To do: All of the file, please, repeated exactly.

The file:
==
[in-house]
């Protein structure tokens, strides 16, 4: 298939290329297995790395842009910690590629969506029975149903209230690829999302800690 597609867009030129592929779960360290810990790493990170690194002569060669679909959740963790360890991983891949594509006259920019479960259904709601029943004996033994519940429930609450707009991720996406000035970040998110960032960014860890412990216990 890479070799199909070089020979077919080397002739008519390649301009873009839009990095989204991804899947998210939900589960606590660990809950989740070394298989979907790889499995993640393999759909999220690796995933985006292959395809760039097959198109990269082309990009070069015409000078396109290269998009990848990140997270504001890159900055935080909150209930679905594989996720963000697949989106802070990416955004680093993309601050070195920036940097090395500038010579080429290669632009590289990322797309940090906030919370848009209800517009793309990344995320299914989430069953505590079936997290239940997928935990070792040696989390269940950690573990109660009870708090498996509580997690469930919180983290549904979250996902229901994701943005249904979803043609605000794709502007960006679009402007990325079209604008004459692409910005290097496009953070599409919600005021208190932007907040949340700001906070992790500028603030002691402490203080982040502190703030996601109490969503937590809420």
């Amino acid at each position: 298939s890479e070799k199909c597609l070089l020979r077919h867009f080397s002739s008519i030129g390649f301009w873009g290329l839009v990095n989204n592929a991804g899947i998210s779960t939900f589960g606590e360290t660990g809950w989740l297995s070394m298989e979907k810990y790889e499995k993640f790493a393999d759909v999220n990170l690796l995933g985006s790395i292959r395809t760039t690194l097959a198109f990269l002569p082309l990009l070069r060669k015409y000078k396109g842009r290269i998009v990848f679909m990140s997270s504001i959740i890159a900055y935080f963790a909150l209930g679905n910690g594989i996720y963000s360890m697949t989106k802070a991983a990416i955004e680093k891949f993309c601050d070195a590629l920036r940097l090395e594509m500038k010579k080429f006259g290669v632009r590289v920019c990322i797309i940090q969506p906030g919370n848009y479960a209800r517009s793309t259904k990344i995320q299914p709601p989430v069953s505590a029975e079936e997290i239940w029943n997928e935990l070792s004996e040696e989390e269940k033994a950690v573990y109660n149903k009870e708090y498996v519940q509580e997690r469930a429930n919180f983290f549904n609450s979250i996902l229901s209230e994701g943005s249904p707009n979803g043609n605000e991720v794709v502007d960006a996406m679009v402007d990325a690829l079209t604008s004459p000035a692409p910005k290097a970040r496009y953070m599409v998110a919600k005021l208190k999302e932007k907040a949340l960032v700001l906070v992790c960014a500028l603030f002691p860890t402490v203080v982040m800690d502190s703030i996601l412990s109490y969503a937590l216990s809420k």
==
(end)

[in-house]
């Protein structure tokens, strides 16, 4: 298939290329297995790395842009910690590629969506029975149903209230690829999302800690 597609867009030129592929779960360290810990790493990170690194002569060669679909959740963790360890991983891949594509006259920019479960259904709601029943004996033994519940429930609450707009991720996406000035970040998110960032960014860890412990216990 890479070799199909070089020979077919080397002739008519390649301009873009839009990095989204991804899947998210939900589960606590660990809950989740070394298989979907790889499995993640393999759909999220690796995933985006292959395809760039097959198109990269082309990009070069015409000078396109290269998009990848990140997270504001890159900055935080909150209930679905594989996720963000697949989106802070990416955004680093993309601050070195920036940097090395500038010579080429290669632009590289990322797309940090906030919370848009209800517009793309990344995320299914989430069953505590079936997290239940997928935990070792040696989390269940950690573990109660009870708090498996509580997690469930919180983290549904979250996902229901994701943005249904979803043609605000794709502007960006679009402007990325079209604008004459692409910005290097496009953070599409919600005021208190932007907040949340700001906070992790500028603030002691402490203080982040502190703030996601109490969503937590809420």
């Amino acid at each position: 298939s890479e070799k199909c597609l070089l020979r077919h867009f080397s002739s008519i030129g390649f301009w873009g290329l839009v990095n989204n592929a991804g899947i998210s779960t939900f589960g606590e360290t660990g809950w989740l297995s070394m298989e979907k810990y790889e499995k993640f790493a393999d759909v999220n990170l690796l995933g985006s790395i292959r395809t760039t690194l097959a198109f990269l002569p082309l990009l070069r060669k015409y000078k396109g842009r290269i998009v990848f679909m990140s997270s504001i959740i890159a900055y935080f963790a909150l209930g679905n910690g594989i996720y963000s360890m697949t989106k802070a991983a990416i955004e680093k891949f993309c601050d070195a590629l920036r940097l090395e594509m500038k010579k080429f006259g290669v632009r590289v920019c990322i797309i940090q969506p906030g919370n848009y479960a209800r517009s793309t259904k990344i995320q299914p709601p989430v069953s505590a029975e079936e997290i239940w029943n997928e935990l070792s004996e040696e989390e269940k033994a950690v573990y109660n149903k009870e708090y498996v519940q509580e997690r469930a429930n919180f983290f549904n609450s979250i996902l229901s209230e994701g943005s249904p707009n979803g043609n605000e991720v794709v502007d960006a996406m679009v402007d990325a690829l079209t604008s004459p000035a692409p910005k290097a970040r496009y953070m599409v998110a919600k005021l208190k999302e932007k907040a949340l960032v700001l906070v992790c960014a500028l603030f002691p860890t402490v203080v982040m800690d502190s703030i996601l412990s109490y969503a937590l216990s809420k």